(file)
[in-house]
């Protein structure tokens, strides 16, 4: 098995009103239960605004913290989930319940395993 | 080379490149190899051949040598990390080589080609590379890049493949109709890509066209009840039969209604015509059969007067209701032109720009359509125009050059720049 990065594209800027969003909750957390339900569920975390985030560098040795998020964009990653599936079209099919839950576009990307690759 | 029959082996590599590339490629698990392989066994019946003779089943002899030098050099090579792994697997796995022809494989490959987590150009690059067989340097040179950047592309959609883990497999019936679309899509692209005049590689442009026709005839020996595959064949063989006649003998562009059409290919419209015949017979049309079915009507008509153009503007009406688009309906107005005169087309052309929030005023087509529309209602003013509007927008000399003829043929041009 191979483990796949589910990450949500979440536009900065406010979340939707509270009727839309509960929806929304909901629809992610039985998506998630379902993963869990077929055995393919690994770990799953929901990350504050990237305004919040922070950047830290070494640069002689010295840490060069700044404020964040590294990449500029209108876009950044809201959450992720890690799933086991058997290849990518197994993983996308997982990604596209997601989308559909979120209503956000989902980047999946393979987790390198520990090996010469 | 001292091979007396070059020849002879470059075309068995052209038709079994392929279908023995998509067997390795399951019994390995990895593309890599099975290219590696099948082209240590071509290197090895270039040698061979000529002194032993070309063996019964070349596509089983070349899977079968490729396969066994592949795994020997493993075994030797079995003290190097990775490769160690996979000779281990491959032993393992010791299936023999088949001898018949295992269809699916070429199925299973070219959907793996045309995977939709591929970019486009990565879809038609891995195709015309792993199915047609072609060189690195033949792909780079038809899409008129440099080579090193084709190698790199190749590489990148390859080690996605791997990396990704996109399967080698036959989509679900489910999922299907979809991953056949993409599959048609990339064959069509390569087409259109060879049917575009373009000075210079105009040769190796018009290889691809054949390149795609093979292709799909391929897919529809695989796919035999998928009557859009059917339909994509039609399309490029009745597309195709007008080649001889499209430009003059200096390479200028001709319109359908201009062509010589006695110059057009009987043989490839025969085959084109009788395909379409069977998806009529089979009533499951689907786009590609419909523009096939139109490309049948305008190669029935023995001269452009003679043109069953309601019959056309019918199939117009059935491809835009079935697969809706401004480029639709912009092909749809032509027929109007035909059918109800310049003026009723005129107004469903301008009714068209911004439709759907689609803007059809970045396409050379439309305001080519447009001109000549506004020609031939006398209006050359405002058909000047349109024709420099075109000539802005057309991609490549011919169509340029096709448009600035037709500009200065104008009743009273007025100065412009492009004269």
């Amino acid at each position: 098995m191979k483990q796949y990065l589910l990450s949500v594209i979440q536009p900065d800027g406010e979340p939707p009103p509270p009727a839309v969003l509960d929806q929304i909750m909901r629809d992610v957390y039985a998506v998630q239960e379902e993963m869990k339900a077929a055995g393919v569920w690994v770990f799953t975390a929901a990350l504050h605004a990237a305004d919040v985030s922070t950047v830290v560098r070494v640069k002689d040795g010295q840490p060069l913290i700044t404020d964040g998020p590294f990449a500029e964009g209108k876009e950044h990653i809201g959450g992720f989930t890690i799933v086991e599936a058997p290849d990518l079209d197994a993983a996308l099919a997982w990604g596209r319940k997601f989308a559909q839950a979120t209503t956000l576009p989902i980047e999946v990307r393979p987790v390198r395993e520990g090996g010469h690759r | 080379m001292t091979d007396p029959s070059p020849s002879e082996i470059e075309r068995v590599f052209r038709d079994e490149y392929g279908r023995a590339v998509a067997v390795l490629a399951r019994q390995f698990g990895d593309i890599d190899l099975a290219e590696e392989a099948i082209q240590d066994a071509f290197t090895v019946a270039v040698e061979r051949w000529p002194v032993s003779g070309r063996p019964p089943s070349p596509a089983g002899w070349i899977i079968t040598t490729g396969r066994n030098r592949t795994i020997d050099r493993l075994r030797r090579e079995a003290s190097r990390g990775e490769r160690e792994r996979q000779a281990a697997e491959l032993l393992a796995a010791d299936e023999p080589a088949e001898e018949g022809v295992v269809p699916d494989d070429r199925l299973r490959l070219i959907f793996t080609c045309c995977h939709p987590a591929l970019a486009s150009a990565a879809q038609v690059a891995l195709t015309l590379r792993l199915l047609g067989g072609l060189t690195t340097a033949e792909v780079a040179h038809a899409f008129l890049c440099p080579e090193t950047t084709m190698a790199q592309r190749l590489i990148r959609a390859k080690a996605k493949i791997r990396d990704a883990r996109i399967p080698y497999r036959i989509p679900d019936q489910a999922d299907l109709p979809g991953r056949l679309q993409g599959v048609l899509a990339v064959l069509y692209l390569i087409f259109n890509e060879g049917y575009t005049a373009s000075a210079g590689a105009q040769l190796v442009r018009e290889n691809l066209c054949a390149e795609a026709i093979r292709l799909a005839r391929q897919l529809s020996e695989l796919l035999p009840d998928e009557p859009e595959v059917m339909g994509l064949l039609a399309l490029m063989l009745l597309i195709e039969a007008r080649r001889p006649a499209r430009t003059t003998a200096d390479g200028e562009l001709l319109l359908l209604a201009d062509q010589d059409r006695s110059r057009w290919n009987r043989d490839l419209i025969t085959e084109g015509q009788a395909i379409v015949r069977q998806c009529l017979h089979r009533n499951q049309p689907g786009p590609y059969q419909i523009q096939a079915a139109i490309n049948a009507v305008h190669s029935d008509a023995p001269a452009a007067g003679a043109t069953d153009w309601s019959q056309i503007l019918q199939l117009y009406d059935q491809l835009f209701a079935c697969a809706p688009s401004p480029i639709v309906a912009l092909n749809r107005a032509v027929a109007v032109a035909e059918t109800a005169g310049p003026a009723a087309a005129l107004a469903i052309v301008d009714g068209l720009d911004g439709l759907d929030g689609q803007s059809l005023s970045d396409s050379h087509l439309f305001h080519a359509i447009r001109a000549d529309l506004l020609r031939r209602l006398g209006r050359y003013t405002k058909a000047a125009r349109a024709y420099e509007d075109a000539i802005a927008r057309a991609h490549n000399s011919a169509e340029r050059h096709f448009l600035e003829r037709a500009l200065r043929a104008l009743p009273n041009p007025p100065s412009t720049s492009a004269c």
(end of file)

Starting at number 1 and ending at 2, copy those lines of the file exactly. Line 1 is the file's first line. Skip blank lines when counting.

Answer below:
[in-house]
């Protein structure tokens, strides 16, 4: 098995009103239960605004913290989930319940395993 | 080379490149190899051949040598990390080589080609590379890049493949109709890509066209009840039969209604015509059969007067209701032109720009359509125009050059720049 990065594209800027969003909750957390339900569920975390985030560098040795998020964009990653599936079209099919839950576009990307690759 | 029959082996590599590339490629698990392989066994019946003779089943002899030098050099090579792994697997796995022809494989490959987590150009690059067989340097040179950047592309959609883990497999019936679309899509692209005049590689442009026709005839020996595959064949063989006649003998562009059409290919419209015949017979049309079915009507008509153009503007009406688009309906107005005169087309052309929030005023087509529309209602003013509007927008000399003829043929041009 191979483990796949589910990450949500979440536009900065406010979340939707509270009727839309509960929806929304909901629809992610039985998506998630379902993963869990077929055995393919690994770990799953929901990350504050990237305004919040922070950047830290070494640069002689010295840490060069700044404020964040590294990449500029209108876009950044809201959450992720890690799933086991058997290849990518197994993983996308997982990604596209997601989308559909979120209503956000989902980047999946393979987790390198520990090996010469 | 001292091979007396070059020849002879470059075309068995052209038709079994392929279908023995998509067997390795399951019994390995990895593309890599099975290219590696099948082209240590071509290197090895270039040698061979000529002194032993070309063996019964070349596509089983070349899977079968490729396969066994592949795994020997493993075994030797079995003290190097990775490769160690996979000779281990491959032993393992010791299936023999088949001898018949295992269809699916070429199925299973070219959907793996045309995977939709591929970019486009990565879809038609891995195709015309792993199915047609072609060189690195033949792909780079038809899409008129440099080579090193084709190698790199190749590489990148390859080690996605791997990396990704996109399967080698036959989509679900489910999922299907979809991953056949993409599959048609990339064959069509390569087409259109060879049917575009373009000075210079105009040769190796018009290889691809054949390149795609093979292709799909391929897919529809695989796919035999998928009557859009059917339909994509039609399309490029009745597309195709007008080649001889499209430009003059200096390479200028001709319109359908201009062509010589006695110059057009009987043989490839025969085959084109009788395909379409069977998806009529089979009533499951689907786009590609419909523009096939139109490309049948305008190669029935023995001269452009003679043109069953309601019959056309019918199939117009059935491809835009079935697969809706401004480029639709912009092909749809032509027929109007035909059918109800310049003026009723005129107004469903301008009714068209911004439709759907689609803007059809970045396409050379439309305001080519447009001109000549506004020609031939006398209006050359405002058909000047349109024709420099075109000539802005057309991609490549011919169509340029096709448009600035037709500009200065104008009743009273007025100065412009492009004269």